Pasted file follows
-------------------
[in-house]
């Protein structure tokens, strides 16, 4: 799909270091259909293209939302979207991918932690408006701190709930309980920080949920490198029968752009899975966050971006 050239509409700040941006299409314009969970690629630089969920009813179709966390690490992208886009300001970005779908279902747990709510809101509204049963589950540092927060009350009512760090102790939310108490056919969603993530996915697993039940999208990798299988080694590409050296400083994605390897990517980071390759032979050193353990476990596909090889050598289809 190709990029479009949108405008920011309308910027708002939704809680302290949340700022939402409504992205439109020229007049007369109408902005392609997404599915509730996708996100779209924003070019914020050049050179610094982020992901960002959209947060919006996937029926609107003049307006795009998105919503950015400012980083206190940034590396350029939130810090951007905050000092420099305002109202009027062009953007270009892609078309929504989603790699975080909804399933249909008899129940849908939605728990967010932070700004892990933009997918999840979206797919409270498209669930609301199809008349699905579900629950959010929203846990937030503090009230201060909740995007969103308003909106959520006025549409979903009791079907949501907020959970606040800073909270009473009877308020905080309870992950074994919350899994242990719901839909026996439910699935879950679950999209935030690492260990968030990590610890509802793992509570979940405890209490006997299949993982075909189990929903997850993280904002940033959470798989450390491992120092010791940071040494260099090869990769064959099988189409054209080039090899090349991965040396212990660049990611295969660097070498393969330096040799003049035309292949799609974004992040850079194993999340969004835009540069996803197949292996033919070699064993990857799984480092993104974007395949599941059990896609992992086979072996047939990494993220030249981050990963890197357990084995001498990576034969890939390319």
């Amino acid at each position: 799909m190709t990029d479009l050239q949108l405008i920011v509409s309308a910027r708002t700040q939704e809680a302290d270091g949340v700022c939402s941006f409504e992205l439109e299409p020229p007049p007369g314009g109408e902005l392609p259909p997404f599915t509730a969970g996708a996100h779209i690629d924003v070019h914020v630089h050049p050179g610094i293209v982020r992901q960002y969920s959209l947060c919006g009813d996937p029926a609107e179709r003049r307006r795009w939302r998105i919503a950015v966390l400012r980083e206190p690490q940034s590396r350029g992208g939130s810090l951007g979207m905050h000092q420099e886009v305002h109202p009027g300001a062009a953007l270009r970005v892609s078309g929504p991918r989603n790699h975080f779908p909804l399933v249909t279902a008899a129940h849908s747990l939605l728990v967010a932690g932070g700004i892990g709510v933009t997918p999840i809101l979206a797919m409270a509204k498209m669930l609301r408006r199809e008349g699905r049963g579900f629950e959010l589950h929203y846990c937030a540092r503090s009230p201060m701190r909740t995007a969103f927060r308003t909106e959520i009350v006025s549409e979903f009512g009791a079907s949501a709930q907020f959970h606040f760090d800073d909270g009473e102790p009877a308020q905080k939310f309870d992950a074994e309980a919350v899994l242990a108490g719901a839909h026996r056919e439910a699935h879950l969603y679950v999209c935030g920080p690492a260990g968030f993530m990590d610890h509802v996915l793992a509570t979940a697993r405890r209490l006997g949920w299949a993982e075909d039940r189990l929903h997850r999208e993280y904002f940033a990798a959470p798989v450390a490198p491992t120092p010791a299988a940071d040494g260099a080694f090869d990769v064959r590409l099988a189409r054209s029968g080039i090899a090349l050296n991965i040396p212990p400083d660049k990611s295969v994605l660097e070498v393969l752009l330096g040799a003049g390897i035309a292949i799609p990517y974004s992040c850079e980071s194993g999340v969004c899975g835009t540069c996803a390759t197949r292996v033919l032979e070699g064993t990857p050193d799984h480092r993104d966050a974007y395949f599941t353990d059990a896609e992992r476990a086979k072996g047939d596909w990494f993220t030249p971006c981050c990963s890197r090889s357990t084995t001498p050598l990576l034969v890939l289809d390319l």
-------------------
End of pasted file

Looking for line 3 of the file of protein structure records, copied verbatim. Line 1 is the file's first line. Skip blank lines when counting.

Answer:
């Amino acid at each position: 799909m190709t990029d479009l050239q949108l405008i920011v509409s309308a910027r708002t700040q939704e809680a302290d270091g949340v700022c939402s941006f409504e992205l439109e299409p020229p007049p007369g314009g109408e902005l392609p259909p997404f599915t509730a969970g996708a996100h779209i690629d924003v070019h914020v630089h050049p050179g610094i293209v982020r992901q960002y969920s959209l947060c919006g009813d996937p029926a609107e179709r003049r307006r795009w939302r998105i919503a950015v966390l400012r980083e206190p690490q940034s590396r350029g992208g939130s810090l951007g979207m905050h000092q420099e886009v305002h109202p009027g300001a062009a953007l270009r970005v892609s078309g929504p991918r989603n790699h975080f779908p909804l399933v249909t279902a008899a129940h849908s747990l939605l728990v967010a932690g932070g700004i892990g709510v933009t997918p999840i809101l979206a797919m409270a509204k498209m669930l609301r408006r199809e008349g699905r049963g579900f629950e959010l589950h929203y846990c937030a540092r503090s009230p201060m701190r909740t995007a969103f927060r308003t909106e959520i009350v006025s549409e979903f009512g009791a079907s949501a709930q907020f959970h606040f760090d800073d909270g009473e102790p009877a308020q905080k939310f309870d992950a074994e309980a919350v899994l242990a108490g719901a839909h026996r056919e439910a699935h879950l969603y679950v999209c935030g920080p690492a260990g968030f993530m990590d610890h509802v996915l793992a509570t979940a697993r405890r209490l006997g949920w299949a993982e075909d039940r189990l929903h997850r999208e993280y904002f940033a990798a959470p798989v450390a490198p491992t120092p010791a299988a940071d040494g260099a080694f090869d990769v064959r590409l099988a189409r054209s029968g080039i090899a090349l050296n991965i040396p212990p400083d660049k990611s295969v994605l660097e070498v393969l752009l330096g040799a003049g390897i035309a292949i799609p990517y974004s992040c850079e980071s194993g999340v969004c899975g835009t540069c996803a390759t197949r292996v033919l032979e070699g064993t990857p050193d799984h480092r993104d966050a974007y395949f599941t353990d059990a896609e992992r476990a086979k072996g047939d596909w990494f993220t030249p971006c981050c990963s890197r090889s357990t084995t001498p050598l990576l034969v890939l289809d390319l």